An angry note I shot at a family member in the middle of a heated argument over the outcome of the presidential election — a note filled with all the adrenaline and rage of decades of family skeletons tumbling out of the closet into a clattering heap of bones on the floor at our feet — was what ended up all over Facebook, Tumblr, Reddit, the XKCD reader forum, YouTube video descriptions, meme graphic generation sites…..everywhere.

I am conflicted about my name having been removed. They were words never intended for the larger world and they were words of anger, a tormented howl of anguish. But they were mine. I reject them and I mourn my name being stripped from them. They were not my carefully crafted, painstakingly polished words, but the power they carry comes from years of work and practice, writing thousands of words every day, honing my craft, finding my voice. They were angry pencil jabs ripping through the paper, but they were mine and carried fruits of all my years of efforts off into the void where several other people grabbed hold of them and put their names on them. As much as it hurt seeing my words running around without me, it made me want to hurt someone else, seeing my words with a stranger’s byline.

I tracked down one of the strangers. She was hateful and admitted she had put her name on someone else’s words and suggested I sue her before blocking me. In attempting to track down another stranger, I encountered someone who had shared the words who I ended up blocking because she kept insisting I seek therapy. I’ll be the first to admit I’m pretty unbalanced these days, but I was not looking for life advice, just playing detective on how the words spread.

In part, I wanted to find the plagiarists who were so bold as to claim someone else’s words as their own and I wanted to ask them to explain the reasoning behind their choice. (As if I were expecting reason and logic from Thought Thieves?)  But in larger part I ached to know how my words ran away from me like that. How did a family argument that ended up with most of my family blocked on Facebook and the rest painful to even think about, let alone consider interacting with ever again … how did that turn into a run-away viral meme?

I will never know. Part of healing from the experience was admitting that I would never know and being willing to consciously let it all go, bid my words farewell, know that there are more words — there will always be more words — and focus on continuing on my journey, leaving my misbegotten words to work whatever dharma they might be working.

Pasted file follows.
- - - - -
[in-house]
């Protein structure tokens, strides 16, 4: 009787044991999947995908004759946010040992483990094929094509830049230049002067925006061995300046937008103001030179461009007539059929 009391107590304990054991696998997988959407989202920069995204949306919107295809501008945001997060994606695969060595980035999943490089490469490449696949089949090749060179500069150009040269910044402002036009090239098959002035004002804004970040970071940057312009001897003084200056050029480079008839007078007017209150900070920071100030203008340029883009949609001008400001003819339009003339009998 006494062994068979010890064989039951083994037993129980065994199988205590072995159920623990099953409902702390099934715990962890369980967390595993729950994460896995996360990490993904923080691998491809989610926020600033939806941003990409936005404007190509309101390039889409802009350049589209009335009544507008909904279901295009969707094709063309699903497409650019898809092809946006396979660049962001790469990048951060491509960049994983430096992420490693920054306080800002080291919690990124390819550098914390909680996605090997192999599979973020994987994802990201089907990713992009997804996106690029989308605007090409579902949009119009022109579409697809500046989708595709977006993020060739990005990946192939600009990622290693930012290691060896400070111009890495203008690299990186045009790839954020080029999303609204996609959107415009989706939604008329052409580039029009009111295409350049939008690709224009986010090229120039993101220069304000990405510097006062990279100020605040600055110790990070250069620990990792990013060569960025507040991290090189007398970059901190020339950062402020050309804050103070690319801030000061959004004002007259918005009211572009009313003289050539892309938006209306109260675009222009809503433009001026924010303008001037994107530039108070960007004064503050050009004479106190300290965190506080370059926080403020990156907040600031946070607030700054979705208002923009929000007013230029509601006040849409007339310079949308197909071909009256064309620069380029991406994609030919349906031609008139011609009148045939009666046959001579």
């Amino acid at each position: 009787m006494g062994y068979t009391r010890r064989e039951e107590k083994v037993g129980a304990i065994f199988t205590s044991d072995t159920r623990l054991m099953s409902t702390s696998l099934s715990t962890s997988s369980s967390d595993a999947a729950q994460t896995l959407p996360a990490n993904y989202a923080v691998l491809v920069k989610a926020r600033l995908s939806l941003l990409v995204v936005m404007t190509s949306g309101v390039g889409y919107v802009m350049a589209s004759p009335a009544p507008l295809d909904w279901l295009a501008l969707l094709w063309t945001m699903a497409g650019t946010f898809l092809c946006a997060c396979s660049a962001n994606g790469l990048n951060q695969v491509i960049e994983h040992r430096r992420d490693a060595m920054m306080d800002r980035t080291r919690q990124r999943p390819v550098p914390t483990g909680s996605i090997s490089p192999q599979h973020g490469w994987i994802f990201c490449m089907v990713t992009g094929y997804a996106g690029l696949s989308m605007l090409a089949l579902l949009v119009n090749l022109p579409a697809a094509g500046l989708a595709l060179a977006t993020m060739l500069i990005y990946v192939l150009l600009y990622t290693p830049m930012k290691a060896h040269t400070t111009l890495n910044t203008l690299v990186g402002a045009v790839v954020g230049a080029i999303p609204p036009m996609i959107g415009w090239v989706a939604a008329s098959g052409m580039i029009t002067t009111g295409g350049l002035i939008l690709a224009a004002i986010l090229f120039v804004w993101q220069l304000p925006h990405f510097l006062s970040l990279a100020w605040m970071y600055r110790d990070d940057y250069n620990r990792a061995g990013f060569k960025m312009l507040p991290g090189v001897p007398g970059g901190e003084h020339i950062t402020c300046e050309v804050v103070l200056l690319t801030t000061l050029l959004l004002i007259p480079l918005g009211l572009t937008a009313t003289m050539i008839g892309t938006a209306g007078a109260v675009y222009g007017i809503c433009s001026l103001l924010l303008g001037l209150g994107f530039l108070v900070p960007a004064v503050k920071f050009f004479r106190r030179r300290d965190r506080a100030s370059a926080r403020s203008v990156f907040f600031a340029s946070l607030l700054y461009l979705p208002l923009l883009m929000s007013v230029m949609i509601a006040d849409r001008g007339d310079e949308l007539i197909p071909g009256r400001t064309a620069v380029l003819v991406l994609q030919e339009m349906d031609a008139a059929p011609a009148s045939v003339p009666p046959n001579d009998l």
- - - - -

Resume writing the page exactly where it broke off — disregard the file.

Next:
“You should turn those words into a op-ed piece and present it to the Washington Post and The New York Times, etc. Don’t worry about the Facebook crap. Take your words to a larger audience,” a stranger told me when I was struggling to track down who and how my words had gotten away from me. “Fight back. Get it published in a newspaper where millions will read them. Your words have power. You can use them to affect many readers. I was impressed by what you wrote and I don’t impress easily. Your words struck a deep chord in everyone who read it.”

Yes….I understand. That’s why words go viral in the first place. They touch a nerve in others.

I had really hoped that I could develop enough skill as a writer to do that intentionally.

I have beaten myself up over this, bitterly suggesting to myself that I should only write after getting myself really riled up first. If it takes being flooded with adrenaline to produce writing that people love enough to steal, maybe I should just live in an out of control emotional frenzy so I can create more words that will move so many people so deeply.

But that’s an painfully angry non-solution and I know it. Spending so much of my time in such a worked-up state would send me to jail, the madhouse, an early grave — possibly all of the above, each in turn.

I feel isolated. Not only was my name removed from my words — something that feels like having my identity stripped away, strange though that comparison might sound to others — but I feel like no one else on the face of the Earth understands why it affected me so deeply that I took to my bed for two days to recover. I feel completely alien and frequently foolish as I listen to others attempt to mirror my pain back at me only to reveal that they have utterly failed to understand why this event has struck such a blow that I sank into a pit of despair and (temporary) loss of creativity.

I am proud of my words. I am ashamed of my words. I am angry that strangers are claiming credit for my words. I am relieved that I am not being passed around the internet as “that angry person” or worse. More people have found my words moving than I’ve ever experienced before and I feel more isolated from the human species than ever before.

And that is what it felt like (and in painful moments, still feels like) when my words went viral without me.

© 2017 Unstrange Mind

Theme by Anders NorenUp ↑